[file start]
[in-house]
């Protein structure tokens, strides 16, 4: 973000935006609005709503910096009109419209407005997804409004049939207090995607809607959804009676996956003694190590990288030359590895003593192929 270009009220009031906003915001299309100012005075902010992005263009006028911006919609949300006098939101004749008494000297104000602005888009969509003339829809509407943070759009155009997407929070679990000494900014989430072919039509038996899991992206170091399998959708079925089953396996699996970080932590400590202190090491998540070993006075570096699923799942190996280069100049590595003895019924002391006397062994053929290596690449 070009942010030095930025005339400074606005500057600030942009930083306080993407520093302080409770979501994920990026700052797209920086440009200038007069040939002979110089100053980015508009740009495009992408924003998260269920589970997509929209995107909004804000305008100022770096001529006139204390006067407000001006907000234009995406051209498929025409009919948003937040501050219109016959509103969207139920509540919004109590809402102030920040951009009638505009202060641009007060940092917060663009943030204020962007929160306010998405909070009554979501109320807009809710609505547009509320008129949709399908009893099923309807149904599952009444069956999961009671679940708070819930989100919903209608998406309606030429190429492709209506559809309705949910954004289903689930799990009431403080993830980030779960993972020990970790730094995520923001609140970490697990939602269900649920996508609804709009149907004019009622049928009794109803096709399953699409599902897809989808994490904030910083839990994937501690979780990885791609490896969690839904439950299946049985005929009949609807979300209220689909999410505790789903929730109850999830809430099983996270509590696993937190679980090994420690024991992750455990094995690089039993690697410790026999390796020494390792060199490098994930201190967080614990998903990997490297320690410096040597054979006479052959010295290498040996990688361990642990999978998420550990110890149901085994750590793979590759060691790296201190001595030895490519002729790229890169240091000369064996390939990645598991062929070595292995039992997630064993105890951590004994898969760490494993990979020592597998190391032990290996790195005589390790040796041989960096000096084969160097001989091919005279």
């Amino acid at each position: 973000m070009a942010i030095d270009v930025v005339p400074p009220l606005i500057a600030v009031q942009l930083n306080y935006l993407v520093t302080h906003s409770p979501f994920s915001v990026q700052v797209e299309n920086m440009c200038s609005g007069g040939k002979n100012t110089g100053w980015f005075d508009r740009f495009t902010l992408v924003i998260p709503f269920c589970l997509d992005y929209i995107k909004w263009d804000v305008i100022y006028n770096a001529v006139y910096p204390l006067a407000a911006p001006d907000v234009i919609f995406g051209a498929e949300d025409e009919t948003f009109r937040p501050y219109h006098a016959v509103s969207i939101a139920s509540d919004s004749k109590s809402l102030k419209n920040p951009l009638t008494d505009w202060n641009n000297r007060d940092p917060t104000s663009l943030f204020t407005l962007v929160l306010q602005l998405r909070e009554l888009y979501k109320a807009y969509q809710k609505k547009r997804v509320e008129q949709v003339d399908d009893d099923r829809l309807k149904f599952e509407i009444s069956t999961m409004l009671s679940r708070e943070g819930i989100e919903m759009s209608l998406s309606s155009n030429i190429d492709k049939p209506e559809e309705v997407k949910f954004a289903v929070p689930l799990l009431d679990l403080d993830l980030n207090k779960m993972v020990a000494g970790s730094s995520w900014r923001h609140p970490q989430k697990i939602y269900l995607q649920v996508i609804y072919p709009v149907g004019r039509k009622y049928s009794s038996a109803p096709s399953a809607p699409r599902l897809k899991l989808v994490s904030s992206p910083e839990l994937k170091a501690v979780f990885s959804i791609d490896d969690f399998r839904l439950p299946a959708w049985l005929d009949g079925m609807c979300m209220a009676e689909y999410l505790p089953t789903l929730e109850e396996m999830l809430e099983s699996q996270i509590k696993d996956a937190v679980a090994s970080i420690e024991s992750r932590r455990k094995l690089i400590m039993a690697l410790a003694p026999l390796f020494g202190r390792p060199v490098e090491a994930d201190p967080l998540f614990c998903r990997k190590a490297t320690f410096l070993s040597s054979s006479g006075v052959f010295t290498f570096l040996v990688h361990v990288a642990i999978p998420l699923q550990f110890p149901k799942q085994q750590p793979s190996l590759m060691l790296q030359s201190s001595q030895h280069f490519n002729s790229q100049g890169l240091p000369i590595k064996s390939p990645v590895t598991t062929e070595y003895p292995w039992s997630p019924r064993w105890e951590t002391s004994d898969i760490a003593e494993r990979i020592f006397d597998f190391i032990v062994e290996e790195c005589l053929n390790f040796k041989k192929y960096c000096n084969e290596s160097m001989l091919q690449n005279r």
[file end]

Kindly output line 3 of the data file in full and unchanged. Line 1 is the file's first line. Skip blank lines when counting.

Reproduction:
């Amino acid at each position: 973000m070009a942010i030095d270009v930025v005339p400074p009220l606005i500057a600030v009031q942009l930083n306080y935006l993407v520093t302080h906003s409770p979501f994920s915001v990026q700052v797209e299309n920086m440009c200038s609005g007069g040939k002979n100012t110089g100053w980015f005075d508009r740009f495009t902010l992408v924003i998260p709503f269920c589970l997509d992005y929209i995107k909004w263009d804000v305008i100022y006028n770096a001529v006139y910096p204390l006067a407000a911006p001006d907000v234009i919609f995406g051209a498929e949300d025409e009919t948003f009109r937040p501050y219109h006098a016959v509103s969207i939101a139920s509540d919004s004749k109590s809402l102030k419209n920040p951009l009638t008494d505009w202060n641009n000297r007060d940092p917060t104000s663009l943030f204020t407005l962007v929160l306010q602005l998405r909070e009554l888009y979501k109320a807009y969509q809710k609505k547009r997804v509320e008129q949709v003339d399908d009893d099923r829809l309807k149904f599952e509407i009444s069956t999961m409004l009671s679940r708070e943070g819930i989100e919903m759009s209608l998406s309606s155009n030429i190429d492709k049939p209506e559809e309705v997407k949910f954004a289903v929070p689930l799990l009431d679990l403080d993830l980030n207090k779960m993972v020990a000494g970790s730094s995520w900014r923001h609140p970490q989430k697990i939602y269900l995607q649920v996508i609804y072919p709009v149907g004019r039509k009622y049928s009794s038996a109803p096709s399953a809607p699409r599902l897809k899991l989808v994490s904030s992206p910083e839990l994937k170091a501690v979780f990885s959804i791609d490896d969690f399998r839904l439950p299946a959708w049985l005929d009949g079925m609807c979300m209220a009676e689909y999410l505790p089953t789903l929730e109850e396996m999830l809430e099983s699996q996270i509590k696993d996956a937190v679980a090994s970080i420690e024991s992750r932590r455990k094995l690089i400590m039993a690697l410790a003694p026999l390796f020494g202190r390792p060199v490098e090491a994930d201190p967080l998540f614990c998903r990997k190590a490297t320690f410096l070993s040597s054979s006479g006075v052959f010295t290498f570096l040996v990688h361990v990288a642990i999978p998420l699923q550990f110890p149901k799942q085994q750590p793979s190996l590759m060691l790296q030359s201190s001595q030895h280069f490519n002729s790229q100049g890169l240091p000369i590595k064996s390939p990645v590895t598991t062929e070595y003895p292995w039992s997630p019924r064993w105890e951590t002391s004994d898969i760490a003593e494993r990979i020592f006397d597998f190391i032990v062994e290996e790195c005589l053929n390790f040796k041989k192929y960096c000096n084969e290596s160097m001989l091919q690449n005279r």